Lee acknowledged Thursday that DNA and other forensic testing has come a long way over the past three decades. But that doesn't mean, he said, that his testimony at the time was inaccurate.

He suggested that the state set up a panel of former judges, scientists and others who can go over disputed forensic evidence in old cases to get at the truth.

"They shouldn't be able to just try to smear my reputation to get out of jail," he said. "There has to be standards and ethics for everyone."

McGraw said the problem has little to do with the science. She said in her case it was that juries and court officials, including herself, would take Lee's word as gospel.

"Here is the most famous forensic scientist in the world telling you he doesn't know the source of this blood," she said. "That leaves a very different impression on you than the truth."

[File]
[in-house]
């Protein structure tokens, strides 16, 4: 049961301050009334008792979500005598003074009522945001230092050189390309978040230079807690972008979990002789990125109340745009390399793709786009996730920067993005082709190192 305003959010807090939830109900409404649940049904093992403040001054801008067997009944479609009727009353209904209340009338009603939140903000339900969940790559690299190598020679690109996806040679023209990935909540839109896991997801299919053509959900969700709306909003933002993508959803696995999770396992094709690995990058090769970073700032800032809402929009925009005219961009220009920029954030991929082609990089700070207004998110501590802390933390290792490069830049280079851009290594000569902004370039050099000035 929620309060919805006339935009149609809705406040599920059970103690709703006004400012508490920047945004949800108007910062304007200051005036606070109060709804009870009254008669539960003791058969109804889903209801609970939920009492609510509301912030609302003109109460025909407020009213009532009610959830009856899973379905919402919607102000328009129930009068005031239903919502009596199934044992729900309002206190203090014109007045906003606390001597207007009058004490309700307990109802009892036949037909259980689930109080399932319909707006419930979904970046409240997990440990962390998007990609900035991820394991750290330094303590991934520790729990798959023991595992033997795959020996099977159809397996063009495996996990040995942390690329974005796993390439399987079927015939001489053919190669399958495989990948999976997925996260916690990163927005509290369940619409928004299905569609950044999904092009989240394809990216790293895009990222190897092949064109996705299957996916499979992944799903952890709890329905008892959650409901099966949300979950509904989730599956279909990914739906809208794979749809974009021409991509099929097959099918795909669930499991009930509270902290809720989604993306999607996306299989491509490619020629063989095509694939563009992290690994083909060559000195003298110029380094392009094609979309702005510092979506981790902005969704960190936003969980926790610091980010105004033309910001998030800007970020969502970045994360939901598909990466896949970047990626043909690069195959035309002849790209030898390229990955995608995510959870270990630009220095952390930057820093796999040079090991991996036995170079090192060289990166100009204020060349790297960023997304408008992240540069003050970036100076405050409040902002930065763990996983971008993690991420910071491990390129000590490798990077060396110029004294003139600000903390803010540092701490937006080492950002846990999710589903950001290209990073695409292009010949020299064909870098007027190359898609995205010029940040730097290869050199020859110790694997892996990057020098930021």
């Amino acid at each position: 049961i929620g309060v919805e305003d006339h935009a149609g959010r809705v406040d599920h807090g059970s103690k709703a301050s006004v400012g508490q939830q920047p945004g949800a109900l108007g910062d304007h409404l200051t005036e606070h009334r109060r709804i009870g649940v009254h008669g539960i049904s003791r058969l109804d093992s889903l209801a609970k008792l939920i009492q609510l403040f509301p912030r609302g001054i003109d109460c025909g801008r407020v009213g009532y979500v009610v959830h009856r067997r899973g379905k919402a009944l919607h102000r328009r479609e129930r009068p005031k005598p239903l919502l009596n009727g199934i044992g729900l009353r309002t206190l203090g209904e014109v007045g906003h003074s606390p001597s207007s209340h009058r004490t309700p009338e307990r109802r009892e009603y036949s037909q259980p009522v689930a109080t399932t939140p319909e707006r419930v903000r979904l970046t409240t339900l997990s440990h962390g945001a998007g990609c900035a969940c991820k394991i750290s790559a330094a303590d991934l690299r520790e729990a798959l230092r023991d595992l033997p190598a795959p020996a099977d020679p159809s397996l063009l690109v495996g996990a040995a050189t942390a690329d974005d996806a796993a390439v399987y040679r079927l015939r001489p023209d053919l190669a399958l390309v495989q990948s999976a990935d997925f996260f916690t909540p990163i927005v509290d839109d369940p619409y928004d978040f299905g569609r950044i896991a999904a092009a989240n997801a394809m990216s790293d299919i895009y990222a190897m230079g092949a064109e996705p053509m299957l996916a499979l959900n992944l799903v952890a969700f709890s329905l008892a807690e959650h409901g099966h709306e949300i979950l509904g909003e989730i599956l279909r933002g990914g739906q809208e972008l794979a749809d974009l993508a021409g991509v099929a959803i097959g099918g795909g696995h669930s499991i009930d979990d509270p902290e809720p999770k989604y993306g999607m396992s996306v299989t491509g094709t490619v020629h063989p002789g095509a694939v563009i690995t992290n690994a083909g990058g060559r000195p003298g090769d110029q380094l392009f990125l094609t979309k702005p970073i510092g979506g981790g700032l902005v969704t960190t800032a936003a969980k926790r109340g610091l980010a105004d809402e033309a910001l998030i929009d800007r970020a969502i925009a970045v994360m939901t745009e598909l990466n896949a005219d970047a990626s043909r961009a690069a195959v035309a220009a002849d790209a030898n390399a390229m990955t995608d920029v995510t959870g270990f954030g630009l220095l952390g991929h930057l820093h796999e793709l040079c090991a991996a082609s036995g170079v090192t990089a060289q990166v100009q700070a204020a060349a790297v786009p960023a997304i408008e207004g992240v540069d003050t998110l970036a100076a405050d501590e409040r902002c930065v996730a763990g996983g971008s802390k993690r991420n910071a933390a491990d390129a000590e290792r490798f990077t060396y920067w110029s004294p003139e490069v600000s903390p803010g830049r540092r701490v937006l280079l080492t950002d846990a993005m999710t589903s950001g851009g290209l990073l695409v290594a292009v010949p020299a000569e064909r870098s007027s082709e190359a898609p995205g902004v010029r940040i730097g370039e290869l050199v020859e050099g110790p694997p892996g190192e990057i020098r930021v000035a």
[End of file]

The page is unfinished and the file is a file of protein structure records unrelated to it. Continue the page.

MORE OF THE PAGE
She declined to say whether the Innocence Project is looking into any other cases in which Lee was a key witness.

  • Associated Categories: Associated Press (AP), AP National News, AP Online National News, Top General short headlines
© Copyright 2019 AccessWDUN.com
All rights reserved. This material may not be published, broadcast, rewritten, or redistributed without permission.
Renowned forensic scientist's testimony comes under question
Renowned forensic scientist Henry Lee is defending work he did three decades ago
3:14PM ( 7 minutes ago )
Biden promises to end 'forever wars' as president
Democratic presidential candidate Joe Biden is promising to refocus American foreign policy to combat the authoritarianism and global instability he says are proliferating under President Donald Trump